U.S. Rep. Mark Green, along with Representative Richard Hudson of North Carolina, wrote Secretary of Defense Mark Esper on Monday, urging Esper to reverse a decision that would halt the company "Shields of Strength" from producing dog tags with U.S. Military seals alongside scriptures from the Bible.

The faith-based organization Shields of Strength has distributed millions of custom dog tags over the years bearing U.S. Military branch emblems alongside Bible scriptures. Back in July, however, the watchdog group Military Religious Freedom Foundation filed a complaint to the Department of Defense regarding the dog tags, claiming that the appearance of a U.S. Military branch seal alongside a religious text violates the two party's trademark agreement, as well as sets a poor precedent in upholding the separation of church and state.

"During the War on Terror, many soldiers have found hope and inspiration by carrying the simple reminder of their faith and service to our nation in the form of dog tags with biblical versus or references printed on them," reads the letter signed by Green and Hudson. "Unfortunately, after the Army received a threatening letter from an atheist group bent on removing any form of faith in the military, they caved and told [Shields of Strength] to remove all biblical references from their products immediately. By doing so they have unconstitutionally discriminated against service members and created a hostility toward religion within the Army."

"The Constitution expressly prohibits the establishment of religion to include the disfavoring of certain religious views. Additionally, the First Amendment's Free Exercise Clause protects both individuals and private entities such as [Shields of Strength]. To be clear, no one was forced to buy, wear, or carry any of these products. It was solely based on an individual’s choice to carry a simple yet powerful reminder of their faith."

Founder and president of the MRFF, Mikey Weinstein, argues that the removal of U.S. Military seals from custom dog tags with Biblical references on them to be upholding the Constitution, rather than violating it.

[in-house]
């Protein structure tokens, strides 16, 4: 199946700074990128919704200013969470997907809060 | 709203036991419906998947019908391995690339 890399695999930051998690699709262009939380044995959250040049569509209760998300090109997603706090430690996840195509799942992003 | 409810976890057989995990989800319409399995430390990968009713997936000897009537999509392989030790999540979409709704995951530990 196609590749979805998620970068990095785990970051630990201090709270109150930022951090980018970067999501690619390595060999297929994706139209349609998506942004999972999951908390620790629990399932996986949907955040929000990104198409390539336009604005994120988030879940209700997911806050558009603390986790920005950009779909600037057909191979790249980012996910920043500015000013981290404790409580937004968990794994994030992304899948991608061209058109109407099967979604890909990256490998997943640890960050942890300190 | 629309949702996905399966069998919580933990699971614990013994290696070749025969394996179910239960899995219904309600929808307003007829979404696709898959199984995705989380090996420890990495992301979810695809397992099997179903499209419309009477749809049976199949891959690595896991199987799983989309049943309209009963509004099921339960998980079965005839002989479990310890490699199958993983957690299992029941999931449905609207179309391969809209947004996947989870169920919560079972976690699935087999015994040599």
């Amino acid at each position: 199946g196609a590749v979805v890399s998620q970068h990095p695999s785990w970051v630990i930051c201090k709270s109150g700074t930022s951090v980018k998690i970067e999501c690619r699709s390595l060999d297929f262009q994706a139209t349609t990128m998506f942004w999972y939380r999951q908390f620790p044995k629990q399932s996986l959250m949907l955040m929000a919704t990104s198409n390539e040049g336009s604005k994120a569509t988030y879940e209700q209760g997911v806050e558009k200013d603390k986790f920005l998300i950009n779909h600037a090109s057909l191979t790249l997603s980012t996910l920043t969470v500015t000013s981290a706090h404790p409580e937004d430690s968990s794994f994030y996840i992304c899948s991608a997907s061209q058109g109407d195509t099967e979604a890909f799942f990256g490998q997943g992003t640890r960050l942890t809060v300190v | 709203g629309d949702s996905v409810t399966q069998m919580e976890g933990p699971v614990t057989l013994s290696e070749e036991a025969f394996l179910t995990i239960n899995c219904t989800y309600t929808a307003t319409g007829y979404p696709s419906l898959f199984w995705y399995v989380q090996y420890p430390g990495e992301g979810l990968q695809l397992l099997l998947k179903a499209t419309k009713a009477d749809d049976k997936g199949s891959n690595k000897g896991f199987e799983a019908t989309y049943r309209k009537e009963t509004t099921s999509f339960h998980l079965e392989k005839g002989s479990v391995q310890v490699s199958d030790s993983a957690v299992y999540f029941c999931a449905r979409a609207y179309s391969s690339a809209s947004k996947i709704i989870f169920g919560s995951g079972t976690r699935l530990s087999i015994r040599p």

"These are not government-issued dog tags at all, these are pretend, souvenir dog tags that people can buy from a for-profit Christian company that negotiated — supposedly in good faith - with the Department of Defense to use its logos; the Army, Navy, Air Force [and] Marine Corps under trademark law," Weinstein told the Home Page. "Part of those agreements makes it clear that anyone whose granted a license may not further a political, commercial or religious agenda, which is exactly what Shields of Strength has done by putting the military logos on those dog tags. It's a complete violation of the trademark agreement that they had."

Weinstein said that he nor his organization took issue with custom dog tags bearing religious texts, rather, the issue lies in the "[implied] governmental approval of the proselytizing message."

"Imagine the blood in the streets of Nashville or wherever you live if it was an Islamic company that was doing this and wanted to put Islamic citations from the Quran out there with the logos of the Marine Corps, Navy, Army and Air Force — or an atheist organization, or a satanic organization," Weinstein said. "In this country, Christianity gets no special place of honor above any other faith or no faith, because we have the separation of church and state in the First Amendment."

Since the complaint made by the MRFF had gone public, Weinstein said he has received numerous death threats, and has had to resort to body guards and local law enforcement for protection. Weinstein said as a registered Republican, the complaint was not made as an attack against Christians, but rather to protect the integrity of the U.S. Military.

"Half of my family is Christian, this is not an aspect of eating Christians for breakfast, lunch and dinner, it is supporting the Constitution and trademark law, so it's really quite simple," Weinstein said. "I spent over three years on the West Wing working for the Reagan White House, I was one of Reagan's attorneys. I'm an Air Force Academy graduate, my dad went to the Naval Academy, I'm a registered Republican, so this isn't a question of liberals running amok."

"The muscle, organs, bone and flesh of the military is good order, moral, discipline, unit cohesion, the health and safety of troops and mission accomplishment. All of them are destroyed and ripped asunder by this kind of stuff. If you elevate someone's skin color, sexual orientation, gender or religion, it destroys the unit cohesion, good order, moral and discipline necessary to allow our military to be as lethal as possible [and] to protect the constitution rights for all the rest of us."


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